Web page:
Our Reading Lives

“What the Hell Is Going On?”: The Anxiety of Starting a New Book

Katie McLain

Contributing Editor

Katie's parents never told her "no" when she asked for a book, which was the start of most of her problems. She has a BA in Creative Writing from Lake Forest College and is working towards a master's degree in library science at U of I. She works full time at a public library reference desk in northern IL, specializing in readers’ advisory and general book enthusiasm, and she has a deep-rooted love of all things disturbing, twisted, and terrifying. (She takes enormous pleasure in creeping out her coworkers.) When she's not spending every waking hour at the library, she's at home watching Cubs baseball with her cats and her cardigan collection, and when she's not at home, she's spending too much money on concert tickets. Her hobbies include debating the finer points of Harry Potter canon, hitting people upside the head who haven’t read The Martian, and convincing her boyfriend that she can, in fact, fit more books onto her shelves. Twitter: @kt_librarylady

A couple weeks ago on the r/books sub-reddit, a member posted this interesting question regarding new books and reading comprehension:

“I find that I have some trouble starting new books or short stories. Once I have a grasp of the environment and characters I’m fine, or if it’s a story I am already familiar with.

But I find the first few chapters of a brand new book where I don’t know anything about the story are a struggle. I have trouble keeping focus and comprehending what is happening.

Any tips or ideas on how to cope with this?”

By the time I finished reading, I realized that I didn’t have any suggestions, but I did identify strongly with this problem.

Like the original poster, I tend to struggle with books where I am not automatically grounded in the story – mainly fantasy, science fiction, and short stories. Large, sprawling stories that require extensive amounts of fantastical world building are the bane of my reading existence because I can’t place the story anywhere in my head. I have no mental guideposts to orient myself. And while some readers find this to be an exhilarating experience, it drives me bonkers.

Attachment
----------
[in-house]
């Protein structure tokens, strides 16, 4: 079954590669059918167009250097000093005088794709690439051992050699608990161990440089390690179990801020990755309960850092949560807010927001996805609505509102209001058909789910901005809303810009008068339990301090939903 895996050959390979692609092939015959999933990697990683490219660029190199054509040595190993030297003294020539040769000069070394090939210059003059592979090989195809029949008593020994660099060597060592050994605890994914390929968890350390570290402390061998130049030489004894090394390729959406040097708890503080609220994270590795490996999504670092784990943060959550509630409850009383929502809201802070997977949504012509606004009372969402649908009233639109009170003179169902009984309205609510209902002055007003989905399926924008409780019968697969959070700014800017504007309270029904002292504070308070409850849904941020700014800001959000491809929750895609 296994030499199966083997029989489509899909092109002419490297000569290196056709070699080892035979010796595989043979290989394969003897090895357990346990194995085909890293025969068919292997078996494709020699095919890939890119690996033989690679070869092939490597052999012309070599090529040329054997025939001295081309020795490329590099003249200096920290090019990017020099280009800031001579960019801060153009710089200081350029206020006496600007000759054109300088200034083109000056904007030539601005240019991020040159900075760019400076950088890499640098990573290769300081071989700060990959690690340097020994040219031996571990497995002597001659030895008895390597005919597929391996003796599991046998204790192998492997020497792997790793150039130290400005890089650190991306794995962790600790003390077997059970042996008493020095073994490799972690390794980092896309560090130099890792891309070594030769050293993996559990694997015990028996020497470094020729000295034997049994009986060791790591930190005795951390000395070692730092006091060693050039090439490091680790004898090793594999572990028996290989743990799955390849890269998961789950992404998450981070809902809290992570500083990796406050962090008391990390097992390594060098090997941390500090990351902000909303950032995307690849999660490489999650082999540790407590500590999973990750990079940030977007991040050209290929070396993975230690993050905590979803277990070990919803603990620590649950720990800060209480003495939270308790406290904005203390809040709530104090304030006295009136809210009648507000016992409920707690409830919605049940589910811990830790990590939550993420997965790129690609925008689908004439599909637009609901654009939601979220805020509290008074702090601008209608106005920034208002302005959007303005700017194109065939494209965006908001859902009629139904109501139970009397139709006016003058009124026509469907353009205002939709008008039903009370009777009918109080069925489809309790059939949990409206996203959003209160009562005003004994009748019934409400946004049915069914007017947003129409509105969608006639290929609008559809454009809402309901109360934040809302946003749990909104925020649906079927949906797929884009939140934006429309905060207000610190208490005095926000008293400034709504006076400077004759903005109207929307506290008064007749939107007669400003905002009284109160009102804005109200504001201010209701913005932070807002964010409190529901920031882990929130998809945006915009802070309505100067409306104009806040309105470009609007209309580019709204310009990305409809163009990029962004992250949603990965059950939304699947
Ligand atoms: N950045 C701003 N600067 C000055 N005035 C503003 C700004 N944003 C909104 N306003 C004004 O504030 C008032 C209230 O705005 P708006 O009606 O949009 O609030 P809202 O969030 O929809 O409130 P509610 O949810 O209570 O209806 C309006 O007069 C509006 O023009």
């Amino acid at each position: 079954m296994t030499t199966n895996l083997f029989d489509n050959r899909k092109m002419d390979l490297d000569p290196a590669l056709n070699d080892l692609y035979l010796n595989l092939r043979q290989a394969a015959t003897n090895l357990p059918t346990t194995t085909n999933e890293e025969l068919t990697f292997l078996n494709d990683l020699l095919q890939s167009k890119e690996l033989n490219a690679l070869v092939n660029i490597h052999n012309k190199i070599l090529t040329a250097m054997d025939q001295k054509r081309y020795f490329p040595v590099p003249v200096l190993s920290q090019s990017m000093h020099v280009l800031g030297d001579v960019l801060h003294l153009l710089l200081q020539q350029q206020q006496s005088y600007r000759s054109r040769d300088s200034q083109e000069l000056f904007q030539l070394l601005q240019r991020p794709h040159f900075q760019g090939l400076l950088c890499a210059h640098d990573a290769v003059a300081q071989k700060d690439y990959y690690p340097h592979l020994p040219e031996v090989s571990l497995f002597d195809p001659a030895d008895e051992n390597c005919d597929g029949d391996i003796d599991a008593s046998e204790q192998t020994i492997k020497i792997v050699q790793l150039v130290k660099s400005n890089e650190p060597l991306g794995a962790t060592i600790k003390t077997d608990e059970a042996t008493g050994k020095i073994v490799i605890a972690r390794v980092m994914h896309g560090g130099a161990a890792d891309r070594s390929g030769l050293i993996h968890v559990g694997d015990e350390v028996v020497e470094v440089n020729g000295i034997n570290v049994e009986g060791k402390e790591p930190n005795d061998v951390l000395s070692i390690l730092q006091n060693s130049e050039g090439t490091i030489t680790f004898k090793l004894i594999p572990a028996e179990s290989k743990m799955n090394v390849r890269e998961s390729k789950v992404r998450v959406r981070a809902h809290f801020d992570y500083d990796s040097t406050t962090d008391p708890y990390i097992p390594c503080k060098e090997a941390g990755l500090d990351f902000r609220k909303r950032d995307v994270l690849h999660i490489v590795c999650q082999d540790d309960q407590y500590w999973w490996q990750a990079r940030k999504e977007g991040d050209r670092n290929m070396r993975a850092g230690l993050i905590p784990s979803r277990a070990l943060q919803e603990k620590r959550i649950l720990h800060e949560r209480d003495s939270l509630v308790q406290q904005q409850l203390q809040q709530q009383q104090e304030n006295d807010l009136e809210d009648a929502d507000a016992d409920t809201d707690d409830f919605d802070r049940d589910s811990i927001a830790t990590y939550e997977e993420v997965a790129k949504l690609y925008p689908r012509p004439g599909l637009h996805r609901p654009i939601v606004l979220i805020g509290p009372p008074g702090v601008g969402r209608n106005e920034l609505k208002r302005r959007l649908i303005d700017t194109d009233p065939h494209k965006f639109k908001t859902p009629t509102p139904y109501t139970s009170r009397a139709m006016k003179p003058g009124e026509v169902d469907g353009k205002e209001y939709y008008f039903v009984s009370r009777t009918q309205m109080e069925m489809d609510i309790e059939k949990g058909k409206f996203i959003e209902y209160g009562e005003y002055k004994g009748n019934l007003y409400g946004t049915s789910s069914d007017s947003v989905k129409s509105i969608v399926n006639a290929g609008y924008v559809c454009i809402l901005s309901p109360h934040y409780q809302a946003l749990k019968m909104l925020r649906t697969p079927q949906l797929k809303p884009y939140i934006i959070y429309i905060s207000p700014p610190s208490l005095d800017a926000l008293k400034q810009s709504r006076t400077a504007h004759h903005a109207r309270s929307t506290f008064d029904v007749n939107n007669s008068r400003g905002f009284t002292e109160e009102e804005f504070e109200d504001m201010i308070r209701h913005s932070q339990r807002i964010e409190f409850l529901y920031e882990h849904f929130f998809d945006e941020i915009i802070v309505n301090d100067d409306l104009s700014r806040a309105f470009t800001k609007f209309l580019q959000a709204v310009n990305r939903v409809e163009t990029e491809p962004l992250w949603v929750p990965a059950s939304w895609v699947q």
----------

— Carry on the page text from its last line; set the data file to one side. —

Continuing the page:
Short stories can be equally difficult for me for the exact opposite reason. Because each story has such a limited amount of space in which to expand, the reader is often thrust immediately in the middle of a scene, a world, a conflict, and left to their own devices. Some readers enjoy this because it gives them a chance to experience the author’s writing style in a more immediate sense, and I wish I could be like those readers, but I can’t. By the time I reach the end of a short story, I’m usually left feeling a little bewildered, like I’ve missed something crucial. One commenter identified with this feeling, saying “I dread starting new books, lest they make me feel like a muddled idiot.”

So why do I/we feel this way? For me, I think it has a lot to do with my educational career as an English major. In most English lit classes, you read a book, discuss the themes and symbolism, write a paper or two about some Big Idea found in the book, and if you don’t understand the essential point of the book, you’re penalized with a bad grade or feeling like the entire class thinks you’re an idiot. This is, of course, a harsh oversimplification, but it gets at the heart of the worry that if I start a new book, I won’t understand it the way that “everyone else” does.

Some of the other commenters on the Reddit thread try to offer advice along the lines of researching the context of the book before you start to read, rereading the first chapter, taking notes, doing research on fan forums, or most unhelpfully “The uncertainty is the best part of reading!” And maybe for some readers these suggestions will help, but if I’m going by my own experiences, making pleasure reading feel more like homework is not going to heighten your enjoyment of a book.

Overall, my new book anxiety lessened when I started working in a library and started reading mainly for pleasure again, but I sometimes still have a hard time branching into new books, even though I’ve had amazingly rewarding experiences stepping outside my literary comfort zone. So in response to the original Reddit post, I don’t know that I have any good suggestions for how to lessen that anxiety, but I feel you all the same.

Anyone else ever felt like this? Any good suggestions you’d offer to anxious readers?